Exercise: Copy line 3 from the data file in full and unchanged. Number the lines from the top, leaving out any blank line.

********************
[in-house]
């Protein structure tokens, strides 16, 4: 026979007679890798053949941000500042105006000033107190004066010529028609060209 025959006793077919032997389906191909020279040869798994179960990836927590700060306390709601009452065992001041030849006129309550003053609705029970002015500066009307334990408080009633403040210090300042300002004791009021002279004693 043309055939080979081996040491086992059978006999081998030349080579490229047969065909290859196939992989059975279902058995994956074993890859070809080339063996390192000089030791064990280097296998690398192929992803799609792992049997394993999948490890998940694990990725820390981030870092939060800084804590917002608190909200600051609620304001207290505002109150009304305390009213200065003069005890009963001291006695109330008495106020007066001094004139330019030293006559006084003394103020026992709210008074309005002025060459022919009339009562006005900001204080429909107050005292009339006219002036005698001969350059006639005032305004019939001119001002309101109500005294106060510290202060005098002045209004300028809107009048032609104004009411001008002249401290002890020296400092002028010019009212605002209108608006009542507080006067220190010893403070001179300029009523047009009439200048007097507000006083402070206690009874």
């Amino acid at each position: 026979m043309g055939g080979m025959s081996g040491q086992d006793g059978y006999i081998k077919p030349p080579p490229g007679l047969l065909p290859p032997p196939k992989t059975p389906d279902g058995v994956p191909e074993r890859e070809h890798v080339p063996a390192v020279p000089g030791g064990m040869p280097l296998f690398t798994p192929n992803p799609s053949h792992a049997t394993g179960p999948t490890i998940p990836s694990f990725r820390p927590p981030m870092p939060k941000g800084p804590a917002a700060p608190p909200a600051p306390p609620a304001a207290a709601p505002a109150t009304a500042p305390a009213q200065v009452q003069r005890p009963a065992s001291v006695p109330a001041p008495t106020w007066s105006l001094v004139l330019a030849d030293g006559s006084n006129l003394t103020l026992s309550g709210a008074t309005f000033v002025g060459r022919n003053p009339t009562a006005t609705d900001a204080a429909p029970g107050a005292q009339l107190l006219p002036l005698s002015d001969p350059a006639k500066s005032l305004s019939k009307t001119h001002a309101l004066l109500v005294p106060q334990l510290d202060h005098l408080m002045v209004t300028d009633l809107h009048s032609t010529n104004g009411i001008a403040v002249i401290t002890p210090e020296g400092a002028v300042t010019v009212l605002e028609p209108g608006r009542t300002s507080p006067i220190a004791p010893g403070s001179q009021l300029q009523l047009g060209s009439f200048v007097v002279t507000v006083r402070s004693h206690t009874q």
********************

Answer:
């Amino acid at each position: 026979m043309g055939g080979m025959s081996g040491q086992d006793g059978y006999i081998k077919p030349p080579p490229g007679l047969l065909p290859p032997p196939k992989t059975p389906d279902g058995v994956p191909e074993r890859e070809h890798v080339p063996a390192v020279p000089g030791g064990m040869p280097l296998f690398t798994p192929n992803p799609s053949h792992a049997t394993g179960p999948t490890i998940p990836s694990f990725r820390p927590p981030m870092p939060k941000g800084p804590a917002a700060p608190p909200a600051p306390p609620a304001a207290a709601p505002a109150t009304a500042p305390a009213q200065v009452q003069r005890p009963a065992s001291v006695p109330a001041p008495t106020w007066s105006l001094v004139l330019a030849d030293g006559s006084n006129l003394t103020l026992s309550g709210a008074t309005f000033v002025g060459r022919n003053p009339t009562a006005t609705d900001a204080a429909p029970g107050a005292q009339l107190l006219p002036l005698s002015d001969p350059a006639k500066s005032l305004s019939k009307t001119h001002a309101l004066l109500v005294p106060q334990l510290d202060h005098l408080m002045v209004t300028d009633l809107h009048s032609t010529n104004g009411i001008a403040v002249i401290t002890p210090e020296g400092a002028v300042t010019v009212l605002e028609p209108g608006r009542t300002s507080p006067i220190a004791p010893g403070s001179q009021l300029q009523l047009g060209s009439f200048v007097v002279t507000v006083r402070s004693h206690t009874q």